On To the Best of Our Knowledge, we have deep conversations with a wide array of people about the things that inspire them and the big ideas they draw from that inspiration. In our regular series—Bookmarks, Deep Tracks, and Dangerous Ideas—we ask those individuals to describe their ideas and the inspirations that drive them in their own words.


Seeing is Forgetting the Name of The Thing One Sees

Choreogapher Bill T. Jones recommends Lawrence Weschler's "Seeing is Forgetting the Name of the Thing One Sees."More

"My Friend Dahmer" by Derf Backderf

What do you do when your buddy in high school turns out to be the serial killer Jeffrey Dahmer?More

"The Nazi and the Barber" by Edgar Hilsenrath

Paul Beatty, the Booker Prize Winning Author of “The Sellout"" recommends "The Nazi and the Barber,” a novel by Holocaust survivor Edgar Hilsenrath. More

Dangerous Ideas


Can playing out negative scenarios lead to a more positive life?More


Historian Iain McCalman’s Dangerous Idea? The Anthropocene — the idea that humans have fundamentally changed our global climate. It’s scary, but we’re also seeing people come together in unprecedented ways to solve planetary problems.More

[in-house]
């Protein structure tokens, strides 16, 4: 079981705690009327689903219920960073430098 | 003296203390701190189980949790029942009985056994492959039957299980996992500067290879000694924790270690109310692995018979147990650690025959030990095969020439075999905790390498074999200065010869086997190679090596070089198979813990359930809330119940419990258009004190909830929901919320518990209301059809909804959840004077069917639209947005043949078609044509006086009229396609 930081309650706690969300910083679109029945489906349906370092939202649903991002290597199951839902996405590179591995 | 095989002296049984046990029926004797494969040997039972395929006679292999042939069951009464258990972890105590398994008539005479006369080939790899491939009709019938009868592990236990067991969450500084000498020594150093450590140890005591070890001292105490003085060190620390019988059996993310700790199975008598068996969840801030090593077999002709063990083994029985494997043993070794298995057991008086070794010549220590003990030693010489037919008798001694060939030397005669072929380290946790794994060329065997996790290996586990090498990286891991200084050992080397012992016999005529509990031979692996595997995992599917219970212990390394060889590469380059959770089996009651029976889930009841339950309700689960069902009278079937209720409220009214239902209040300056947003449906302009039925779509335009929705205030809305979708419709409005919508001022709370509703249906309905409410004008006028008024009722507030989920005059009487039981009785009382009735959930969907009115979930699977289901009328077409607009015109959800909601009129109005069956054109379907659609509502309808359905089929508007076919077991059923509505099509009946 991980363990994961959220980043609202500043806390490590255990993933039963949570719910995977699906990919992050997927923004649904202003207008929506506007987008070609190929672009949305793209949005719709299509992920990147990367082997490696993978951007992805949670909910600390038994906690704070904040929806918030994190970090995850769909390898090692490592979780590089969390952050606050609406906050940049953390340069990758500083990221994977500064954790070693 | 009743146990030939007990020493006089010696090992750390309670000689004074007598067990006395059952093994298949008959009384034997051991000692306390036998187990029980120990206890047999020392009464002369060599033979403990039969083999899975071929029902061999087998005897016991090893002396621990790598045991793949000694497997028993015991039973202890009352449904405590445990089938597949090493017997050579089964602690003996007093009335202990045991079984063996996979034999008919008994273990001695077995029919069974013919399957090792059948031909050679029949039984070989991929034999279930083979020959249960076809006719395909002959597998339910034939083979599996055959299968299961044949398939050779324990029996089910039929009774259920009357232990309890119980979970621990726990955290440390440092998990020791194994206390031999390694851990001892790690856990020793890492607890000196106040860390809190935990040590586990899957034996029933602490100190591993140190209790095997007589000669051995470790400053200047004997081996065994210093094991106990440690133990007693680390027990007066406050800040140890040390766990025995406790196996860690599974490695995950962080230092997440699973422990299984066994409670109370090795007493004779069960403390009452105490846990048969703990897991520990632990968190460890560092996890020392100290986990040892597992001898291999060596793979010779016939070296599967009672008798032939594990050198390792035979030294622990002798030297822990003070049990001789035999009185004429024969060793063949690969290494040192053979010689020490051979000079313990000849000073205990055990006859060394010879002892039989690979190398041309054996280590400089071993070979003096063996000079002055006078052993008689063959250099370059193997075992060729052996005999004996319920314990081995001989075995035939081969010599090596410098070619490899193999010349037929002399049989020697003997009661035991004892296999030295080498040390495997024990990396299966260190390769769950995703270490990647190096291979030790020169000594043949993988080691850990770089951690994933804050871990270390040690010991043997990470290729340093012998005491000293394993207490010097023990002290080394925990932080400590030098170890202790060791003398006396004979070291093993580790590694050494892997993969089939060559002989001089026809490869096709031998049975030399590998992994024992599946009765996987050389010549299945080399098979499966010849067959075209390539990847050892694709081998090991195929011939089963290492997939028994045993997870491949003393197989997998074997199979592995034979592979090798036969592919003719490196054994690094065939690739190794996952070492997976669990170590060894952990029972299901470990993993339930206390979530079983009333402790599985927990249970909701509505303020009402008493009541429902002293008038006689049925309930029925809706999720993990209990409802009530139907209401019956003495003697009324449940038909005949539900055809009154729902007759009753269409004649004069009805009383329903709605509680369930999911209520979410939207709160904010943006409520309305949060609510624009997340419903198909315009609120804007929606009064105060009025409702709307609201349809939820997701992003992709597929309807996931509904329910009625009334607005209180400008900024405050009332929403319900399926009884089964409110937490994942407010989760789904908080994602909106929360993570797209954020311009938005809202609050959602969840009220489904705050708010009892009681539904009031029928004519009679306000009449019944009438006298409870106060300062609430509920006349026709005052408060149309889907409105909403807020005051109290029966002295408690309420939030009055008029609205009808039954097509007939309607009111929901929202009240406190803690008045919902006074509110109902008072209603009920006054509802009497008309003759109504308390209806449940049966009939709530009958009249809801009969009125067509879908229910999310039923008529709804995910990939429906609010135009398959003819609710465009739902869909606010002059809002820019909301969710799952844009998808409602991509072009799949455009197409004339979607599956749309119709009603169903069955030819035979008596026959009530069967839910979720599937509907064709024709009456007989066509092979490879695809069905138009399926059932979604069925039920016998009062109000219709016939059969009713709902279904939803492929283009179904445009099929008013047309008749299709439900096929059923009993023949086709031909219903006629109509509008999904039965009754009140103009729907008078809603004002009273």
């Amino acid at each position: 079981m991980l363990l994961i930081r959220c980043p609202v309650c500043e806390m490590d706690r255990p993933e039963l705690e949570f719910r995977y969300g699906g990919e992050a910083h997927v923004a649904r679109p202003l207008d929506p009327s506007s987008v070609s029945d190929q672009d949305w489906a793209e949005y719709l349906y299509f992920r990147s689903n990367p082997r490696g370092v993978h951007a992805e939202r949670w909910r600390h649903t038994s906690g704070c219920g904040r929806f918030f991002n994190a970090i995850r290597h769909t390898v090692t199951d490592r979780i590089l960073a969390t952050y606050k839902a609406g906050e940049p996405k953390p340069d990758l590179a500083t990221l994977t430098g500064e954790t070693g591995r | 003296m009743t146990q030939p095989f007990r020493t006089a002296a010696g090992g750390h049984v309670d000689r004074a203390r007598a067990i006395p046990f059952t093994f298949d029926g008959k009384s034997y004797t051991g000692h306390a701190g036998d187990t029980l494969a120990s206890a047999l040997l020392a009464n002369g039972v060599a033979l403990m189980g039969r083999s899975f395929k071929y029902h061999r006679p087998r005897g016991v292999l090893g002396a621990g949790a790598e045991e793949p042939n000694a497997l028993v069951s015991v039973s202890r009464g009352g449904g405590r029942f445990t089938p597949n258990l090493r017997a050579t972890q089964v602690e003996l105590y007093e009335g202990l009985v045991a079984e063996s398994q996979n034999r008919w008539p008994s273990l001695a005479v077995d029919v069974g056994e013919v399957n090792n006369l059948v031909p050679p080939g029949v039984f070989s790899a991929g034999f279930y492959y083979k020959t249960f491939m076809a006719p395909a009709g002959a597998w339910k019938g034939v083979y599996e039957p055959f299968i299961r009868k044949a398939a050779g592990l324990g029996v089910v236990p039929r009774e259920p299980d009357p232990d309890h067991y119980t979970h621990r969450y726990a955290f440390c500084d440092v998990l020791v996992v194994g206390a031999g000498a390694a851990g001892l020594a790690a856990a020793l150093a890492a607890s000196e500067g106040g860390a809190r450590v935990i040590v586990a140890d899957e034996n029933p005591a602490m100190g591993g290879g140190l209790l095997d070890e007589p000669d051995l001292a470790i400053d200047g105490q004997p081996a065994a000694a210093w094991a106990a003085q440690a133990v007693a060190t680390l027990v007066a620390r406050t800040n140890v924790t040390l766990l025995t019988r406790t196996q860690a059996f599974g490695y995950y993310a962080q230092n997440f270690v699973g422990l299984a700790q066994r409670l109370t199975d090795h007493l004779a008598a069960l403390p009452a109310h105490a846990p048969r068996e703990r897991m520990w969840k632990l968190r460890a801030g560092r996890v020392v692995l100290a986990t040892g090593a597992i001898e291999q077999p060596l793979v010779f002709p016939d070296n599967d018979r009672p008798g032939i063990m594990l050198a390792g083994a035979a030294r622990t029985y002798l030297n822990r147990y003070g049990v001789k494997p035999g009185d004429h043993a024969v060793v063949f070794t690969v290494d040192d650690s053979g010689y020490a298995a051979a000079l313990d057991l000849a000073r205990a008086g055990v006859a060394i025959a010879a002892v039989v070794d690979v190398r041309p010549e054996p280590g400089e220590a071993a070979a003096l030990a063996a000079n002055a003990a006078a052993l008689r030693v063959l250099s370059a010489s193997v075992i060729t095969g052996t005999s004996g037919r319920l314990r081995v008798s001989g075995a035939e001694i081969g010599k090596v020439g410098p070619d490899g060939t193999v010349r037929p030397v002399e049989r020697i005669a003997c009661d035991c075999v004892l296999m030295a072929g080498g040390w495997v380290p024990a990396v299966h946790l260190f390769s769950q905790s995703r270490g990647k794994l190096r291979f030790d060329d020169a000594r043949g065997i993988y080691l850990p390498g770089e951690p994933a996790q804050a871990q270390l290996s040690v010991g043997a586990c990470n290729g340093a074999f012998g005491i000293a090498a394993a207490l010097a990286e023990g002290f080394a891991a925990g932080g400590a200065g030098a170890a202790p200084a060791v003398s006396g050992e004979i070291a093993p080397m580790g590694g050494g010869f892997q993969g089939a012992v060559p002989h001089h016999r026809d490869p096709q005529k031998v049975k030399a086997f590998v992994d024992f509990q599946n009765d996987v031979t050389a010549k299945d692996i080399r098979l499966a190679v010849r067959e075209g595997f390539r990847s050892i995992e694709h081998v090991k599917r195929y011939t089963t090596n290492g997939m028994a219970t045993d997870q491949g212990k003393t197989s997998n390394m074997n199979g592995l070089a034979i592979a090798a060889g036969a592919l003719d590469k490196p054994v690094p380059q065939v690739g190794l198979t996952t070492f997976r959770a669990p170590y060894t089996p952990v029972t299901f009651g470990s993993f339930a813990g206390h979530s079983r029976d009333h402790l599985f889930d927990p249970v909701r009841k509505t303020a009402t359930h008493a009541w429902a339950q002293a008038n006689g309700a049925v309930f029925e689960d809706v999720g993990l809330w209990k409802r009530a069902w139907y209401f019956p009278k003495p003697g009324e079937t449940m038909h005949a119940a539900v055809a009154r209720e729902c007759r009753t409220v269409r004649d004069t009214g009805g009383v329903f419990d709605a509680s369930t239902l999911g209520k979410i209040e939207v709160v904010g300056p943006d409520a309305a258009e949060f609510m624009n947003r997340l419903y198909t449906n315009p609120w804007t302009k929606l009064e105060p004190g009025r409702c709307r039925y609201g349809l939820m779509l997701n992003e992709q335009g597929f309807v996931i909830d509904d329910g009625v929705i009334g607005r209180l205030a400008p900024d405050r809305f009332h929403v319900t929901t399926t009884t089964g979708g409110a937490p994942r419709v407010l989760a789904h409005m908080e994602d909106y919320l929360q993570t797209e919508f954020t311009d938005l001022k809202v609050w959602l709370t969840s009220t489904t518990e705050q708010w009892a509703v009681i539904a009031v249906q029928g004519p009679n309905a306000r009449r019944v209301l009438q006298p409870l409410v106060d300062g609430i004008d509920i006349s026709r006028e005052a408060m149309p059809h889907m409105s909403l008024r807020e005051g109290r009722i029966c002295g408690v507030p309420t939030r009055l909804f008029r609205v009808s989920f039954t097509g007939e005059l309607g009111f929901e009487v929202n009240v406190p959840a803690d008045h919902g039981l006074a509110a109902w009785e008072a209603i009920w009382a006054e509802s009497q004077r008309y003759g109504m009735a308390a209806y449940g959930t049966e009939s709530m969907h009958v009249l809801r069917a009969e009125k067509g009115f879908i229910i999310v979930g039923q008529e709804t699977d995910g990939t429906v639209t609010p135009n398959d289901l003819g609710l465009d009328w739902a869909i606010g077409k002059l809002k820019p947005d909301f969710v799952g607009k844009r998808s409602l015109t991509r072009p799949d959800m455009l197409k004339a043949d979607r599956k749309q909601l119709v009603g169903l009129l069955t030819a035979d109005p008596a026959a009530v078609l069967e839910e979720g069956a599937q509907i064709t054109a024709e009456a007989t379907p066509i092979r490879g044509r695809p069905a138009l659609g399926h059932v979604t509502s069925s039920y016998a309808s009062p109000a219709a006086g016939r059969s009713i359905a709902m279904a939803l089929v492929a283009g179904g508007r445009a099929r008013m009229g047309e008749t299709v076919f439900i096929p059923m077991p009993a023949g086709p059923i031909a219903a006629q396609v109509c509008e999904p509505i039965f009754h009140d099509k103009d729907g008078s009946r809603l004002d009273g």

A flower at the end of life

Author and professor Simon Critchley offers a dangerous idea that concerns time. And death.More

Deep Tracks

David Giffels and his dad

A few years ago, David Giffels took on an unusual woodworking project — he started building his own coffin. With his 80-year-old father. But after losing his mother and best friend suddenly, his woodworking project took on a whole new meaning.

Nikka and Strings

When Nikka Costa was ten, she was a pop sensation in Europe. In her 20s, she was Britney Spear’s opening act. But she’s left pop music behind and now she’s performing songs by some of the musicians she’s known, including Prince and Frank Sinatra.More

rock and roll

For author Jennifer Egan — whose novel "A Visit From The Goon Squad" documents the inner life of lifelong rock and roll stars—the pauses in rock ballads might say as much or more than the riffs.More

Sonic Sidebar


Chuck Klosterman thinks the Internet has ruined a lot of things, including death.More

ignored on the phone

For three decades, MIT professor Sherry Turkle's been looking at the ways we interact with machines. She believes our digital devices are taking a toll on our personal relationships.More

basketball rivals

During basketball camp in Fargo, North Dakota, cultural critic Chuck Klosterman made an enemy — for life. And maybe that was a bad idea.More